iOS Recording Gear Buying Guide

iOS Recording Gear Buying Guide

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Here’s the intel you need to turn your iPhone or iPod into a full fledged recording studio and powerful music production tool. Learn about the iOS interfaces, controllers, mics and other mobile music gear you need.

In the not-too-distant past, making a decent audio recording took lots of expensive, complicated gear, as well as assistance from trained professionals who knew how to operate that gear. Then, as recording technology eventually became more compact and affordable, do-it-yourself musicians were able to build small studios capable of producing demo-quality recordings from the comfort of their own homes.

Now, with mobile devices like the iPhone, iPad, and iPod becoming ever more powerful, musicians have the ability to create professional-sounding recordings from virtually anywhere, using little more than the devices they're already using for everything else in their day-to-day lives.

In this guide, we'll take a look at the different kinds of hardware you can use to harness the recording and music production power of your iOS device.

Browse the Musician's Friend iOS for Musician’s Store for your specific needs.

Table of Contents

Audio/MIDI interfaces for iOS
Single input interfaces for iOS
Multiple I/O interfaces for iOS
iOS controllers
iOS mixers
iOS-friendly microphones
iOS monitors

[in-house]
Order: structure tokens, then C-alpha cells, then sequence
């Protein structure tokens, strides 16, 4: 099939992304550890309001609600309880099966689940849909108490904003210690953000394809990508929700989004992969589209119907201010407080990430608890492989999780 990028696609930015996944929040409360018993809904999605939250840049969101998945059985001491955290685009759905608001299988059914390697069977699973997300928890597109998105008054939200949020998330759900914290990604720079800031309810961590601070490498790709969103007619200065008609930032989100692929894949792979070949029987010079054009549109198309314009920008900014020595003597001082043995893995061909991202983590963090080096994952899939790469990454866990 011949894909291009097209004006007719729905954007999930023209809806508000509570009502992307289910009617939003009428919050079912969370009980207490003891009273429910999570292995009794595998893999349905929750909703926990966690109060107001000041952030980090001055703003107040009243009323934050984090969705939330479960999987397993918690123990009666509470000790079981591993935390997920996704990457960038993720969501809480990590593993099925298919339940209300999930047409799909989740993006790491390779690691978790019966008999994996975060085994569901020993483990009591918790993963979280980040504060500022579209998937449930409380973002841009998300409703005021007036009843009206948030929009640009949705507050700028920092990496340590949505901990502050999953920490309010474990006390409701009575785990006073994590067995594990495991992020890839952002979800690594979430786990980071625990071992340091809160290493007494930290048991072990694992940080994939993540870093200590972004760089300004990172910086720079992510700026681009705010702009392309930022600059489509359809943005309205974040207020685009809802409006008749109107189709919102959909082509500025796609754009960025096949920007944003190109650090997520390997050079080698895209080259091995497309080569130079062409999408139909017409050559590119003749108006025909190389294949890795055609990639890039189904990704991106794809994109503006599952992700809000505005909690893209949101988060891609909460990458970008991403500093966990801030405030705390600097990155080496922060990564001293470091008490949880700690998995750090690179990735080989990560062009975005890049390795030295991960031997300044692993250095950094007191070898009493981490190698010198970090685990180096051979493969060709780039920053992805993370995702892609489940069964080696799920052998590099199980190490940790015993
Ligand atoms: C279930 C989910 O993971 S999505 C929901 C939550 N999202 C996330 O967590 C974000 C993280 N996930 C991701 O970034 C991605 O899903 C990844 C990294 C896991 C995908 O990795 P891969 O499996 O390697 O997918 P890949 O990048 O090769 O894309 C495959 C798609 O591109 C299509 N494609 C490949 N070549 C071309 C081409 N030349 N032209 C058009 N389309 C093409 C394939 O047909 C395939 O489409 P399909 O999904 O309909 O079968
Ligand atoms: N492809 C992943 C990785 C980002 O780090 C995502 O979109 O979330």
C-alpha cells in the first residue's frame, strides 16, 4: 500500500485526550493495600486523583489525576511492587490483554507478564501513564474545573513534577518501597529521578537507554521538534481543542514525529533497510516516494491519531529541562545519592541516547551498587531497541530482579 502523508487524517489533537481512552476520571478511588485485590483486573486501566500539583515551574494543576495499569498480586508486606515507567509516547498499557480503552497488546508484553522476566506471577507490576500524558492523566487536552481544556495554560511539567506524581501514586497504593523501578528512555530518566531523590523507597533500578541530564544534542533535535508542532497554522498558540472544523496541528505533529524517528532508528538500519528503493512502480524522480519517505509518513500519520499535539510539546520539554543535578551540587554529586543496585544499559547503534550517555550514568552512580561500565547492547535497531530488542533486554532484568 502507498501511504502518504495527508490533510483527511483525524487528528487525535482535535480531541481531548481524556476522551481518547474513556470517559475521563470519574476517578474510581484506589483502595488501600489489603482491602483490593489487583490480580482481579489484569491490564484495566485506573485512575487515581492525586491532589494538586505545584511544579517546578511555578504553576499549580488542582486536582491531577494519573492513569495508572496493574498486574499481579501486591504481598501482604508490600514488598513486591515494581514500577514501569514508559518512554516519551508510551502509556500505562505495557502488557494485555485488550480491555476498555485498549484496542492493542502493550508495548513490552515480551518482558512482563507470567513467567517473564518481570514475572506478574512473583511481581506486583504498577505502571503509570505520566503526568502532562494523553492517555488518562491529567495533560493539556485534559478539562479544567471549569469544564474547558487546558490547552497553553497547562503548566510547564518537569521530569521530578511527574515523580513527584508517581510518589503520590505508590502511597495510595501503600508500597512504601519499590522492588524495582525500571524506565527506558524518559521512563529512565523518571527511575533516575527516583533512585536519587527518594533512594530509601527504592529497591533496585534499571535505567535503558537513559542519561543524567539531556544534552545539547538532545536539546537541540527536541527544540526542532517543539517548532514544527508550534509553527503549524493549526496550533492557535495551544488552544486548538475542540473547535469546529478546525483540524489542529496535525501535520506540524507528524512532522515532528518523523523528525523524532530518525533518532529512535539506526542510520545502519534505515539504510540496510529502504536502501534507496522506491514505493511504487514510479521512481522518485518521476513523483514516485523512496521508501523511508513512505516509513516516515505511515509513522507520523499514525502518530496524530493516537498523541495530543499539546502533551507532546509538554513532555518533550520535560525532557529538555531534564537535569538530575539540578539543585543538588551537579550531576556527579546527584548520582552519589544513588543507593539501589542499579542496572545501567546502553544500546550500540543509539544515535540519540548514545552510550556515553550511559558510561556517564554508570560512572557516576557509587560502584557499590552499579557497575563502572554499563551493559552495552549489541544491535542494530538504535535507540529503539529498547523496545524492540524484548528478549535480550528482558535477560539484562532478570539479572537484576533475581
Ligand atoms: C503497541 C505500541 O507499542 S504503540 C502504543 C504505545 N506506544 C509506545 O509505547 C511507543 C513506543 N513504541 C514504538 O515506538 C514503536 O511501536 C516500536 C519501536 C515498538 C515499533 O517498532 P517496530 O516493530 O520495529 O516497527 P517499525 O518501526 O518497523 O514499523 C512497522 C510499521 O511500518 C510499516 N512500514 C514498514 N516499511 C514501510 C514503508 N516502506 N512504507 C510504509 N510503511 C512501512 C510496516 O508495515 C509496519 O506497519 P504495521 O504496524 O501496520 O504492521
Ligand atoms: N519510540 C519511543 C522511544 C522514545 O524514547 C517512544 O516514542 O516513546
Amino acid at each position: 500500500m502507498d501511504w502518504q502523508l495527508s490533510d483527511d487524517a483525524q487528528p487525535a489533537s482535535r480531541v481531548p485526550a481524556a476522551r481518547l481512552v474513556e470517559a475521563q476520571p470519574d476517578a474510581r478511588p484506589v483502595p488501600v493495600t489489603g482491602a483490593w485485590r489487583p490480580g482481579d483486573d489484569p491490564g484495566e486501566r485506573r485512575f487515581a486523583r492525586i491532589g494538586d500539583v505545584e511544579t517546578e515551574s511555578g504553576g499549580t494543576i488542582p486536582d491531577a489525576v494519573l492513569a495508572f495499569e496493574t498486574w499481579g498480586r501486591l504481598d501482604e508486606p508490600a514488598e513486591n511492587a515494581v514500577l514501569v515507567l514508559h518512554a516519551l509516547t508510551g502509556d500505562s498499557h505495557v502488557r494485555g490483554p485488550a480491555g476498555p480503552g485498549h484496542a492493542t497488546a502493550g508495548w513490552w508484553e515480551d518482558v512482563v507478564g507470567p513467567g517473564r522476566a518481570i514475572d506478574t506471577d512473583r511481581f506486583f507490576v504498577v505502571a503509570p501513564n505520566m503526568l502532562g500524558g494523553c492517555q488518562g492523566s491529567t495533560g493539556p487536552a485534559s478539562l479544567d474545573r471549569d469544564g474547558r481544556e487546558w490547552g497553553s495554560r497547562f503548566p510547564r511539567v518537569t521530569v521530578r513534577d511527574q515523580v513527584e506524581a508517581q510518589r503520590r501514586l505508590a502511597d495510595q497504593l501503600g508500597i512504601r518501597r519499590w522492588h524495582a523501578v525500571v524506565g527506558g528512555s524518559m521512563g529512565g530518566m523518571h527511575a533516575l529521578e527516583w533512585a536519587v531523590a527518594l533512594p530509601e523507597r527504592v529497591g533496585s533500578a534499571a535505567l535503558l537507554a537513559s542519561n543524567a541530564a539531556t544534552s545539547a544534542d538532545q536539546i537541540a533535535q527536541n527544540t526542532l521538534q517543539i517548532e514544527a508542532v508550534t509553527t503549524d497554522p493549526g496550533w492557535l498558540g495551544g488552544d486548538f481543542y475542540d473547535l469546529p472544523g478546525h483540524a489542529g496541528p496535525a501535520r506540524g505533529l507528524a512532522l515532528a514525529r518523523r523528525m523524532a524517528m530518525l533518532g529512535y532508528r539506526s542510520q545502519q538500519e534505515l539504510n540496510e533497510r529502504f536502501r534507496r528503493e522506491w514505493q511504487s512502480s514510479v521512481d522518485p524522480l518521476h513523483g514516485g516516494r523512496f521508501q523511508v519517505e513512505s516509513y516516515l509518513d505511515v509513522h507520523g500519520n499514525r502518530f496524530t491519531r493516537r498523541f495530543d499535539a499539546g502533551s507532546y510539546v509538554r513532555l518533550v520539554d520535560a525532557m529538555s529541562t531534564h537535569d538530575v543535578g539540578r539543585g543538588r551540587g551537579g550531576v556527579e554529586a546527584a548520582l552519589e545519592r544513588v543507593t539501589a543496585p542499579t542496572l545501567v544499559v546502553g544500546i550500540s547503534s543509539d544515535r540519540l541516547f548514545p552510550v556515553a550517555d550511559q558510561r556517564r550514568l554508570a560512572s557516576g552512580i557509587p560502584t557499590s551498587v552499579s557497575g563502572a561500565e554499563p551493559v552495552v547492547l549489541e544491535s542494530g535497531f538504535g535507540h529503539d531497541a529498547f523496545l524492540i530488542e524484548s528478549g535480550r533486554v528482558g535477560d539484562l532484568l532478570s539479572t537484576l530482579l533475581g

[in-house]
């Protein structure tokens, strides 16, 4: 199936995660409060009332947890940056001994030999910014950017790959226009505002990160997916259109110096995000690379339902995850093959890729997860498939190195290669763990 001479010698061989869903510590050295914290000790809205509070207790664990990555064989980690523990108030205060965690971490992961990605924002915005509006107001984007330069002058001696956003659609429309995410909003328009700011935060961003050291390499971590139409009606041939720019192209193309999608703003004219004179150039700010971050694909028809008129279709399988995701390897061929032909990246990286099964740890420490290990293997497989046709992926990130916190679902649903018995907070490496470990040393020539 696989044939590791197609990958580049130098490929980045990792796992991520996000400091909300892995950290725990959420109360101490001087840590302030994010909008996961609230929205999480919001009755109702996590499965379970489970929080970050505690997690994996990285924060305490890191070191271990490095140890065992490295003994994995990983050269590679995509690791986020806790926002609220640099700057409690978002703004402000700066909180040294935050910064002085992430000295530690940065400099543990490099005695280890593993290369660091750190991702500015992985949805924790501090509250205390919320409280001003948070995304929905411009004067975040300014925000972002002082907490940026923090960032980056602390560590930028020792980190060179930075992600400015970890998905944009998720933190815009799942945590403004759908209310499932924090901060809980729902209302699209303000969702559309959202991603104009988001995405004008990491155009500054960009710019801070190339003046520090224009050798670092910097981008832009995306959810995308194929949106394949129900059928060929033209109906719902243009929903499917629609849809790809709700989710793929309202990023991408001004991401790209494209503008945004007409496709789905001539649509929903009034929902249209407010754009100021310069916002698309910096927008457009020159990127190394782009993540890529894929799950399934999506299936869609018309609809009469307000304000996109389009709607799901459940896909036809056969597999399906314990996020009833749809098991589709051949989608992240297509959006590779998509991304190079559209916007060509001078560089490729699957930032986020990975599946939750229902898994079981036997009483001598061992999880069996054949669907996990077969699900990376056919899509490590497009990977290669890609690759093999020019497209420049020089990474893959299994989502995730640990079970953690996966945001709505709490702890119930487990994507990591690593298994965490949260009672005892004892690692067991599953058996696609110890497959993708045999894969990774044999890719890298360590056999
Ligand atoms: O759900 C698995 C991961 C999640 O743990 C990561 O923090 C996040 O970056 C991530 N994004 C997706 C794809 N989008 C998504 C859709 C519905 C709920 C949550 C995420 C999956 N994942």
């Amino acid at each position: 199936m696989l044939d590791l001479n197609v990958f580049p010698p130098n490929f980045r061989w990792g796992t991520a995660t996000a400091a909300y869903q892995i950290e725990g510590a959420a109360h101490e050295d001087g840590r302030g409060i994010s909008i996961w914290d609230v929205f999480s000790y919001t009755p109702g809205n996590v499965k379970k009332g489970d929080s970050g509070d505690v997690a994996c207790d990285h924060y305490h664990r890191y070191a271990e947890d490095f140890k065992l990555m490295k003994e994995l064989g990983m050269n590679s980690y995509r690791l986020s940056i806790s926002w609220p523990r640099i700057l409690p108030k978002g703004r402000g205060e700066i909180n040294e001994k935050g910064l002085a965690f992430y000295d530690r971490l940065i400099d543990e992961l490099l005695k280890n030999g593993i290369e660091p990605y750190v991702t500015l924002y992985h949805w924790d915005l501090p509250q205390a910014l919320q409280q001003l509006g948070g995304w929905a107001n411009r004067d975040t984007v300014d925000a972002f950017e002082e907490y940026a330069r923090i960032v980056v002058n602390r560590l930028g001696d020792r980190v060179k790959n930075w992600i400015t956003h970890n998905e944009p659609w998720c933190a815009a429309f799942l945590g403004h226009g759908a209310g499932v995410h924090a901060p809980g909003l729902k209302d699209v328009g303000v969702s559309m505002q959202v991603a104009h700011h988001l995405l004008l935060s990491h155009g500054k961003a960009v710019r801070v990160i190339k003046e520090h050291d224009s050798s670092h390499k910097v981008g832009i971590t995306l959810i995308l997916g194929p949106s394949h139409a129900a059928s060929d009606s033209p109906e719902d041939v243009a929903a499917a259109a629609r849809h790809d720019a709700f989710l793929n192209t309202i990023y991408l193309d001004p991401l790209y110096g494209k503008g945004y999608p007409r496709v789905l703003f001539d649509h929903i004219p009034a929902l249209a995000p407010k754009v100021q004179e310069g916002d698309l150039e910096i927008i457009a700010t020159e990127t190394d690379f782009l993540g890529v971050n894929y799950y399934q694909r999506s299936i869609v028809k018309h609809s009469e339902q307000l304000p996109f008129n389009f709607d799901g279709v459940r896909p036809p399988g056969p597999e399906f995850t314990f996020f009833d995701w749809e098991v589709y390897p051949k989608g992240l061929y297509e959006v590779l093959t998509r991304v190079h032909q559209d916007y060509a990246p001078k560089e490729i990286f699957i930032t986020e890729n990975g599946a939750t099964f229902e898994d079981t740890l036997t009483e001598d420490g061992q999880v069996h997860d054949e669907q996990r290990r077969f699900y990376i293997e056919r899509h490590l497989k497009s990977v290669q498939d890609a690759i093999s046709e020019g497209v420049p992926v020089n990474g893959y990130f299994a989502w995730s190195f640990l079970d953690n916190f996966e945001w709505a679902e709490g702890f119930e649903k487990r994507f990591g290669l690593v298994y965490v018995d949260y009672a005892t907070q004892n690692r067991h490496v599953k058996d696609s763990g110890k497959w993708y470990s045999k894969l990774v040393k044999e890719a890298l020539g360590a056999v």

Music production tools for iOS
iOS synthesizers and keyboards
iOS trigger pad controllers
iOS Recording Accessories
We’re here to help
Glossary

Musicians and producers at every level are making their iPads a go-to piece of equipment in the studio, and in some cases, even using it as the foundation for their recording setups. Gorillaz frontman Damon Albarn, for instance, recorded the entirety of his group's 2011 album The Fall on an iPad–all while he was in the middle of a world tour. Some indie bands have recorded, mixed, and mastered entire records on iPhones. And often, even top recording engineers with lots of high-end gear at their disposal make heavy use of iOS devices to make their jobs easier.

If you’re a musician or producer of any stripe, iOS devices offer affordable, convenient options to create music on the go. And with the addition of a few simple hardware components, you can turn your iPad or iPhone into a recording powerhouse that's ready to handle just about anything you could possibly need.